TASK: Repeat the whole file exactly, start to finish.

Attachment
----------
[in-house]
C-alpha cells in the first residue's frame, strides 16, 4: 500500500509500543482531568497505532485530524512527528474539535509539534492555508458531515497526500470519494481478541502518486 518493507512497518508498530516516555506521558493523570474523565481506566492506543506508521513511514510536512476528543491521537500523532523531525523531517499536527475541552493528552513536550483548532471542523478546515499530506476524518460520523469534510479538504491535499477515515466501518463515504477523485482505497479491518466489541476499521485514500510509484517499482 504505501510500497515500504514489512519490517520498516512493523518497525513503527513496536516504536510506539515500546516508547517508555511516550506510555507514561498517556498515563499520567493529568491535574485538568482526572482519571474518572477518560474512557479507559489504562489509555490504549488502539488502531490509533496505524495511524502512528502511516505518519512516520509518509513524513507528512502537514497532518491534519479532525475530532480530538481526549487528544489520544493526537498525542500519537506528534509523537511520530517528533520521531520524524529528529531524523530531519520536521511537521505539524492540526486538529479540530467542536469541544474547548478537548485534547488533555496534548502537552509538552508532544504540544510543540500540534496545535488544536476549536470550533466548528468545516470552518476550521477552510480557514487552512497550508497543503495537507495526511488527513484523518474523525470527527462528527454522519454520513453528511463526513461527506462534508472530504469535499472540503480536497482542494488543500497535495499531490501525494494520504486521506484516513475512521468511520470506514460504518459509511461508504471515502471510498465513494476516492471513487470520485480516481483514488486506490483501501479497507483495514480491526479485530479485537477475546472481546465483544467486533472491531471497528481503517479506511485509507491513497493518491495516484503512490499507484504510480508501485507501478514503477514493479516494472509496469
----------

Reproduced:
[in-house]
C-alpha cells in the first residue's frame, strides 16, 4: 500500500509500543482531568497505532485530524512527528474539535509539534492555508458531515497526500470519494481478541502518486 518493507512497518508498530516516555506521558493523570474523565481506566492506543506508521513511514510536512476528543491521537500523532523531525523531517499536527475541552493528552513536550483548532471542523478546515499530506476524518460520523469534510479538504491535499477515515466501518463515504477523485482505497479491518466489541476499521485514500510509484517499482 504505501510500497515500504514489512519490517520498516512493523518497525513503527513496536516504536510506539515500546516508547517508555511516550506510555507514561498517556498515563499520567493529568491535574485538568482526572482519571474518572477518560474512557479507559489504562489509555490504549488502539488502531490509533496505524495511524502512528502511516505518519512516520509518509513524513507528512502537514497532518491534519479532525475530532480530538481526549487528544489520544493526537498525542500519537506528534509523537511520530517528533520521531520524524529528529531524523530531519520536521511537521505539524492540526486538529479540530467542536469541544474547548478537548485534547488533555496534548502537552509538552508532544504540544510543540500540534496545535488544536476549536470550533466548528468545516470552518476550521477552510480557514487552512497550508497543503495537507495526511488527513484523518474523525470527527462528527454522519454520513453528511463526513461527506462534508472530504469535499472540503480536497482542494488543500497535495499531490501525494494520504486521506484516513475512521468511520470506514460504518459509511461508504471515502471510498465513494476516492471513487470520485480516481483514488486506490483501501479497507483495514480491526479485530479485537477475546472481546465483544467486533472491531471497528481503517479506511485509507491513497493518491495516484503512490499507484504510480508501485507501478514503477514493479516494472509496469